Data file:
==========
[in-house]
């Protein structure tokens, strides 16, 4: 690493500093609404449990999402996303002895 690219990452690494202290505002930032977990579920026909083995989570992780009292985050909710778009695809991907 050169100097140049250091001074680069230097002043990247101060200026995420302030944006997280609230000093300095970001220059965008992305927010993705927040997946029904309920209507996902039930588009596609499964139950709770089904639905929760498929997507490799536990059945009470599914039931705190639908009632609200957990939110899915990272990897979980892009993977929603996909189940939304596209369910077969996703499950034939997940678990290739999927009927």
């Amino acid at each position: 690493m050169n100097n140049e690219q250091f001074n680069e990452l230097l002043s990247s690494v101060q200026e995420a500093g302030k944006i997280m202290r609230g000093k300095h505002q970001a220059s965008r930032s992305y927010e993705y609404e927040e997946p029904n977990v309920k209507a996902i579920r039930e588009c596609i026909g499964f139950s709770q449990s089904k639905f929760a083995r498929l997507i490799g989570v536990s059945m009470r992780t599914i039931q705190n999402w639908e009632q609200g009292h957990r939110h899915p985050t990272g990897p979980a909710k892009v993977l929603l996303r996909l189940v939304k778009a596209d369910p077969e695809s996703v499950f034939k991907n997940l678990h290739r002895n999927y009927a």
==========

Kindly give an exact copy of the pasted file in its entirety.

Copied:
[in-house]
């Protein structure tokens, strides 16, 4: 690493500093609404449990999402996303002895 690219990452690494202290505002930032977990579920026909083995989570992780009292985050909710778009695809991907 050169100097140049250091001074680069230097002043990247101060200026995420302030944006997280609230000093300095970001220059965008992305927010993705927040997946029904309920209507996902039930588009596609499964139950709770089904639905929760498929997507490799536990059945009470599914039931705190639908009632609200957990939110899915990272990897979980892009993977929603996909189940939304596209369910077969996703499950034939997940678990290739999927009927």
């Amino acid at each position: 690493m050169n100097n140049e690219q250091f001074n680069e990452l230097l002043s990247s690494v101060q200026e995420a500093g302030k944006i997280m202290r609230g000093k300095h505002q970001a220059s965008r930032s992305y927010e993705y609404e927040e997946p029904n977990v309920k209507a996902i579920r039930e588009c596609i026909g499964f139950s709770q449990s089904k639905f929760a083995r498929l997507i490799g989570v536990s059945m009470r992780t599914i039931q705190n999402w639908e009632q609200g009292h957990r939110h899915p985050t990272g990897p979980a909710k892009v993977l929603l996303r996909l189940v939304k778009a596209d369910p077969e695809s996703v499950f034939k991907n997940l678990h290739r002895n999927y009927a």